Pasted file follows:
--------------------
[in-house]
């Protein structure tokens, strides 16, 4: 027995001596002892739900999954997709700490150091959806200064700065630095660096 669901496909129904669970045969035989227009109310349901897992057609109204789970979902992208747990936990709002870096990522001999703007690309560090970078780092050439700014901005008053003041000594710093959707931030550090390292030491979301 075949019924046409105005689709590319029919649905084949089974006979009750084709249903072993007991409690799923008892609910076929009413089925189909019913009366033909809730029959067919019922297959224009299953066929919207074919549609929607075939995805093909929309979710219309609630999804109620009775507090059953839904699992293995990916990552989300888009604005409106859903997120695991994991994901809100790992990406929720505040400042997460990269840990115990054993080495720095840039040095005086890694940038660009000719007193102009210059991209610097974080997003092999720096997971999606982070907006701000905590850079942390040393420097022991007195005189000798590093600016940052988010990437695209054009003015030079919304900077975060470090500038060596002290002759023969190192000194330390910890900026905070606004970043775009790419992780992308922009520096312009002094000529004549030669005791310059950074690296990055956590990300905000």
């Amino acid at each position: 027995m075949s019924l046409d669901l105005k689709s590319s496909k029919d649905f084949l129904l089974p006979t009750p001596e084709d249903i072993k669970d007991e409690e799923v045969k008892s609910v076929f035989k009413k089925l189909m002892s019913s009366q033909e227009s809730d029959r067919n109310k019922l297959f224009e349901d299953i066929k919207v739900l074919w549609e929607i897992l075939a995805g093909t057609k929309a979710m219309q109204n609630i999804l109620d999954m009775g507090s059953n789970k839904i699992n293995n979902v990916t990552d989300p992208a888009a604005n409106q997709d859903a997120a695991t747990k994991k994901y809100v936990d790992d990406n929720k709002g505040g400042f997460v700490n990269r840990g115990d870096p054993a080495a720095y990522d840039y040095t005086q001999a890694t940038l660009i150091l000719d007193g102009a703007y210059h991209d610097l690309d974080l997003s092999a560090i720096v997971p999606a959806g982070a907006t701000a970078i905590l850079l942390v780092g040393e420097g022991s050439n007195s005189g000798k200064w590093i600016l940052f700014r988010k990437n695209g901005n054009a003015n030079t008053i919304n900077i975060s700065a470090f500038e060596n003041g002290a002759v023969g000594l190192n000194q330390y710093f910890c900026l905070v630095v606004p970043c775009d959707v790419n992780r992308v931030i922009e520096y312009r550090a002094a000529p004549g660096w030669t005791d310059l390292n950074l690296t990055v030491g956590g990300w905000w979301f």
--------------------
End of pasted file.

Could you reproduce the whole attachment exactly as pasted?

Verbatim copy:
[in-house]
């Protein structure tokens, strides 16, 4: 027995001596002892739900999954997709700490150091959806200064700065630095660096 669901496909129904669970045969035989227009109310349901897992057609109204789970979902992208747990936990709002870096990522001999703007690309560090970078780092050439700014901005008053003041000594710093959707931030550090390292030491979301 075949019924046409105005689709590319029919649905084949089974006979009750084709249903072993007991409690799923008892609910076929009413089925189909019913009366033909809730029959067919019922297959224009299953066929919207074919549609929607075939995805093909929309979710219309609630999804109620009775507090059953839904699992293995990916990552989300888009604005409106859903997120695991994991994901809100790992990406929720505040400042997460990269840990115990054993080495720095840039040095005086890694940038660009000719007193102009210059991209610097974080997003092999720096997971999606982070907006701000905590850079942390040393420097022991007195005189000798590093600016940052988010990437695209054009003015030079919304900077975060470090500038060596002290002759023969190192000194330390910890900026905070606004970043775009790419992780992308922009520096312009002094000529004549030669005791310059950074690296990055956590990300905000």
């Amino acid at each position: 027995m075949s019924l046409d669901l105005k689709s590319s496909k029919d649905f084949l129904l089974p006979t009750p001596e084709d249903i072993k669970d007991e409690e799923v045969k008892s609910v076929f035989k009413k089925l189909m002892s019913s009366q033909e227009s809730d029959r067919n109310k019922l297959f224009e349901d299953i066929k919207v739900l074919w549609e929607i897992l075939a995805g093909t057609k929309a979710m219309q109204n609630i999804l109620d999954m009775g507090s059953n789970k839904i699992n293995n979902v990916t990552d989300p992208a888009a604005n409106q997709d859903a997120a695991t747990k994991k994901y809100v936990d790992d990406n929720k709002g505040g400042f997460v700490n990269r840990g115990d870096p054993a080495a720095y990522d840039y040095t005086q001999a890694t940038l660009i150091l000719d007193g102009a703007y210059h991209d610097l690309d974080l997003s092999a560090i720096v997971p999606a959806g982070a907006t701000a970078i905590l850079l942390v780092g040393e420097g022991s050439n007195s005189g000798k200064w590093i600016l940052f700014r988010k990437n695209g901005n054009a003015n030079t008053i919304n900077i975060s700065a470090f500038e060596n003041g002290a002759v023969g000594l190192n000194q330390y710093f910890c900026l905070v630095v606004p970043c775009d959707v790419n992780r992308v931030i922009e520096y312009r550090a002094a000529p004549g660096w030669t005791d310059l390292n950074l690296t990055v030491g956590g990300w905000w979301f």